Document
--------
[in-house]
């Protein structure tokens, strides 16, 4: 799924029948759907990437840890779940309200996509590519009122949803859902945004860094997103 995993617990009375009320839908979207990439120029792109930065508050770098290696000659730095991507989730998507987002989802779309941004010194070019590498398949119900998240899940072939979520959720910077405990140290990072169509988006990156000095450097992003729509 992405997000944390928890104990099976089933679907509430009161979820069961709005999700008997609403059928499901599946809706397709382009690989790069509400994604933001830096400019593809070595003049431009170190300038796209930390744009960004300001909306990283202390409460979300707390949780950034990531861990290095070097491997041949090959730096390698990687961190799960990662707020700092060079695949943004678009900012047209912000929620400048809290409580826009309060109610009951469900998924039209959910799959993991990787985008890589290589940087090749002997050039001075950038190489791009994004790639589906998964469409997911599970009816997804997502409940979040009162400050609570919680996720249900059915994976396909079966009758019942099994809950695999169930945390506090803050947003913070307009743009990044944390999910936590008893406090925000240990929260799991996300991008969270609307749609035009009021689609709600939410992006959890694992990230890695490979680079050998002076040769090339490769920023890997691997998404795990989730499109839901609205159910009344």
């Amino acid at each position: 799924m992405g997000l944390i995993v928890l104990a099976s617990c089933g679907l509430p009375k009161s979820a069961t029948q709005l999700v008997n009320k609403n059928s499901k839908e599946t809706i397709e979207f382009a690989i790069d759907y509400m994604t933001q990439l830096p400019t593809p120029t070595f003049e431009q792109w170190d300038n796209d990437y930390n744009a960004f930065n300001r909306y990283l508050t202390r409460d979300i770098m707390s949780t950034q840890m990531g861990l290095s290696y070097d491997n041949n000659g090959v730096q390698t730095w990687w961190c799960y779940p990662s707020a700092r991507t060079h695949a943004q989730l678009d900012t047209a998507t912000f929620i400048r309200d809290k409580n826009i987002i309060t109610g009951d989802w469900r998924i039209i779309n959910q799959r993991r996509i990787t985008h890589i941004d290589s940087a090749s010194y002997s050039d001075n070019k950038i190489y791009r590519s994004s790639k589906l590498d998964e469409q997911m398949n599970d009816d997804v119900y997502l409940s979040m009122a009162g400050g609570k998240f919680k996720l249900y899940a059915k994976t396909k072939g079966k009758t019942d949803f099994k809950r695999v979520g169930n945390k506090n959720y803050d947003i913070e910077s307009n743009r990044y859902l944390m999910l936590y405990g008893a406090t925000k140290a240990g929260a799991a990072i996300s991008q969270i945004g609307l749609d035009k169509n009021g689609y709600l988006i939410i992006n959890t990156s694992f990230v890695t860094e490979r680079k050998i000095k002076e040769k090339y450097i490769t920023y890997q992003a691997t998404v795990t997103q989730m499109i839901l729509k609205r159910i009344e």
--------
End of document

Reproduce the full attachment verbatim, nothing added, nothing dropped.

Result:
[in-house]
């Protein structure tokens, strides 16, 4: 799924029948759907990437840890779940309200996509590519009122949803859902945004860094997103 995993617990009375009320839908979207990439120029792109930065508050770098290696000659730095991507989730998507987002989802779309941004010194070019590498398949119900998240899940072939979520959720910077405990140290990072169509988006990156000095450097992003729509 992405997000944390928890104990099976089933679907509430009161979820069961709005999700008997609403059928499901599946809706397709382009690989790069509400994604933001830096400019593809070595003049431009170190300038796209930390744009960004300001909306990283202390409460979300707390949780950034990531861990290095070097491997041949090959730096390698990687961190799960990662707020700092060079695949943004678009900012047209912000929620400048809290409580826009309060109610009951469900998924039209959910799959993991990787985008890589290589940087090749002997050039001075950038190489791009994004790639589906998964469409997911599970009816997804997502409940979040009162400050609570919680996720249900059915994976396909079966009758019942099994809950695999169930945390506090803050947003913070307009743009990044944390999910936590008893406090925000240990929260799991996300991008969270609307749609035009009021689609709600939410992006959890694992990230890695490979680079050998002076040769090339490769920023890997691997998404795990989730499109839901609205159910009344």
């Amino acid at each position: 799924m992405g997000l944390i995993v928890l104990a099976s617990c089933g679907l509430p009375k009161s979820a069961t029948q709005l999700v008997n009320k609403n059928s499901k839908e599946t809706i397709e979207f382009a690989i790069d759907y509400m994604t933001q990439l830096p400019t593809p120029t070595f003049e431009q792109w170190d300038n796209d990437y930390n744009a960004f930065n300001r909306y990283l508050t202390r409460d979300i770098m707390s949780t950034q840890m990531g861990l290095s290696y070097d491997n041949n000659g090959v730096q390698t730095w990687w961190c799960y779940p990662s707020a700092r991507t060079h695949a943004q989730l678009d900012t047209a998507t912000f929620i400048r309200d809290k409580n826009i987002i309060t109610g009951d989802w469900r998924i039209i779309n959910q799959r993991r996509i990787t985008h890589i941004d290589s940087a090749s010194y002997s050039d001075n070019k950038i190489y791009r590519s994004s790639k589906l590498d998964e469409q997911m398949n599970d009816d997804v119900y997502l409940s979040m009122a009162g400050g609570k998240f919680k996720l249900y899940a059915k994976t396909k072939g079966k009758t019942d949803f099994k809950r695999v979520g169930n945390k506090n959720y803050d947003i913070e910077s307009n743009r990044y859902l944390m999910l936590y405990g008893a406090t925000k140290a240990g929260a799991a990072i996300s991008q969270i945004g609307l749609d035009k169509n009021g689609y709600l988006i939410i992006n959890t990156s694992f990230v890695t860094e490979r680079k050998i000095k002076e040769k090339y450097i490769t920023y890997q992003a691997t998404v795990t997103q989730m499109i839901l729509k609205r159910i009344e």